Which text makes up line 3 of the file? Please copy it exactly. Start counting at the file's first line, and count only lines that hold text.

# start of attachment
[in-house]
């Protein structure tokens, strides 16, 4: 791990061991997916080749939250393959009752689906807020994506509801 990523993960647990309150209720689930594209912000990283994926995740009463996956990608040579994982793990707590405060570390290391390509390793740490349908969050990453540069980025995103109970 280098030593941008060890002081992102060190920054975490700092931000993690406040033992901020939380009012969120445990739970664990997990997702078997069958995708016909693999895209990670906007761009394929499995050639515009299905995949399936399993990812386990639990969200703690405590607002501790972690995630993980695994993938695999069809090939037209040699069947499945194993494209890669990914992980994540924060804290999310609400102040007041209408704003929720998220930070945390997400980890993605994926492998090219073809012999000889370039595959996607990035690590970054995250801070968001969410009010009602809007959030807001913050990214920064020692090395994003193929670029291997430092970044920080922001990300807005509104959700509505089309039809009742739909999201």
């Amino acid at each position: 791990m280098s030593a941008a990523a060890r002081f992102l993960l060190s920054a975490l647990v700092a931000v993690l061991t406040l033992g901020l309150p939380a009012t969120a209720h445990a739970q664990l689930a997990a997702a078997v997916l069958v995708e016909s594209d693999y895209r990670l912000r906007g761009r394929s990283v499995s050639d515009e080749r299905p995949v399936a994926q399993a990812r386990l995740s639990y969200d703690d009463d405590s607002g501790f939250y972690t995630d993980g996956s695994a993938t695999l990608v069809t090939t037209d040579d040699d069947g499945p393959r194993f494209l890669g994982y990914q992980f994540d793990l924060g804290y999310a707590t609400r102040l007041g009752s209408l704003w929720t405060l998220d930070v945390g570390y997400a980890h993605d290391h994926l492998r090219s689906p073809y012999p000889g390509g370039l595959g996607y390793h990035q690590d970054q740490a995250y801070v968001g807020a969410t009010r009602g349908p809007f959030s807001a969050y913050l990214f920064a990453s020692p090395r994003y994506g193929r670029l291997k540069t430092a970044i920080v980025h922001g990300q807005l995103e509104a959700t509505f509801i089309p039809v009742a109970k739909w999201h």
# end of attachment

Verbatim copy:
């Amino acid at each position: 791990m280098s030593a941008a990523a060890r002081f992102l993960l060190s920054a975490l647990v700092a931000v993690l061991t406040l033992g901020l309150p939380a009012t969120a209720h445990a739970q664990l689930a997990a997702a078997v997916l069958v995708e016909s594209d693999y895209r990670l912000r906007g761009r394929s990283v499995s050639d515009e080749r299905p995949v399936a994926q399993a990812r386990l995740s639990y969200d703690d009463d405590s607002g501790f939250y972690t995630d993980g996956s695994a993938t695999l990608v069809t090939t037209d040579d040699d069947g499945p393959r194993f494209l890669g994982y990914q992980f994540d793990l924060g804290y999310a707590t609400r102040l007041g009752s209408l704003w929720t405060l998220d930070v945390g570390y997400a980890h993605d290391h994926l492998r090219s689906p073809y012999p000889g390509g370039l595959g996607y390793h990035q690590d970054q740490a995250y801070v968001g807020a969410t009010r009602g349908p809007f959030s807001a969050y913050l990214f920064a990453s020692p090395r994003y994506g193929r670029l291997k540069t430092a970044i920080v980025h922001g990300q807005l995103e509104a959700t509505f509801i089309p039809v009742a109970k739909w999201h």